Saturday, March 13, 2010
Mongolian Cow Sour Milk Supergirls VS Blair Waldorf
The Chinese government is a little bit like The Bitchy Popular Girl in high school - her status secured not so much because everyone loves her, but because everyone is aware of the unpleasant consequences of going up against her. (At least that's what it's like on Gossip Girl. Not that I've ever watched Gossip Girl, of course. I swear.) What I'm trying to say with this shaky analogy is that political dissent is not tolerated here. It is actually illegal to contradict or undermine the Communist party and its current policies.
So. I've been thinking about instigating a democracy movement. Can't leave Asia without causing at least one international incident, right?
It will all be below the radar, of course, beginning with the mobilization of my first, second and third grade students. Their oblivion to perpetual post-nasal drip indicates that they're not quite alert enough to catch on to my plan, and with semi-developed malleable brains to boot, they will make the ideal base of supporters.
My re-education program will have to be clandestine at first, at least until we are strong enough to defend ourselves (which could be a while, given that my most senior members are eight year olds). Fortunately, Kitty and Alices #1-5 are deceptively innocent looking, and you'd never guess that little Willy is thinking anything at all. And, luckily, censorship works in my favour here: since blogger is already blocked in China, I can openly share our progress here without any fear of reprisal.
Now, where did I get the idea that my 35-minute "class", which usually opens with a rousing rendition of "If You're Happy And You Know It" and takes it's cues from there, could develop in to a social force to be reckoned with? The short answer - reality TV. The long answer -The Mongolian Cow Sour Milk Supergirls Contest.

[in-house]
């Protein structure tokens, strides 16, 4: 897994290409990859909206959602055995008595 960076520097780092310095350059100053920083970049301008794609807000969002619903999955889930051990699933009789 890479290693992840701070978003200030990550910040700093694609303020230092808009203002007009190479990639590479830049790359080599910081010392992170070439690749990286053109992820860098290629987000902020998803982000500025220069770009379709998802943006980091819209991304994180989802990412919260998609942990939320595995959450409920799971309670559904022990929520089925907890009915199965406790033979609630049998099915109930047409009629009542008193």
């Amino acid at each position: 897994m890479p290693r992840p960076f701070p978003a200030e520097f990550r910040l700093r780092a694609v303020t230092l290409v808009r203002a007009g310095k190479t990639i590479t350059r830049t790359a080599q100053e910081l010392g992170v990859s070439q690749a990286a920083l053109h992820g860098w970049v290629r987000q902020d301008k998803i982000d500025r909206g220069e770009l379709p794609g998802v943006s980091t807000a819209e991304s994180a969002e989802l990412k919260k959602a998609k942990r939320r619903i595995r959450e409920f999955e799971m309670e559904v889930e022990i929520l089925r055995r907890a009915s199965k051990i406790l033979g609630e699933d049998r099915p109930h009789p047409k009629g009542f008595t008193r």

Supergirls was China's first American Idol-type show, sponsored by a dairy company, hence the full length title. Now, you probably never thought that vapid and shallow reality tv programming could have any deeper meaning, or become a force for social change beyond opening the doors of celebrity to any narcissistic extrovert willing to loll around a tropical island in a bikini. (Sorry, I've been out of touch with tv since Michael passed out in the fire on Survivor, so that's the best example I can come up with.) The Chinese government, on the other hand, saw something else there, and come to think of it, they were right.
Think about it: the Idol winner is chosen by a democratic process. Sure, the judges put in their elite expert two cents, but the final decision is made by a popular vote. In a country where the general public has never participated in electing their leaders, where they are told that this is not a good way for decisions to be made, it is quite something to have a television program that proclaims to select the nation's next big star by a popular vote.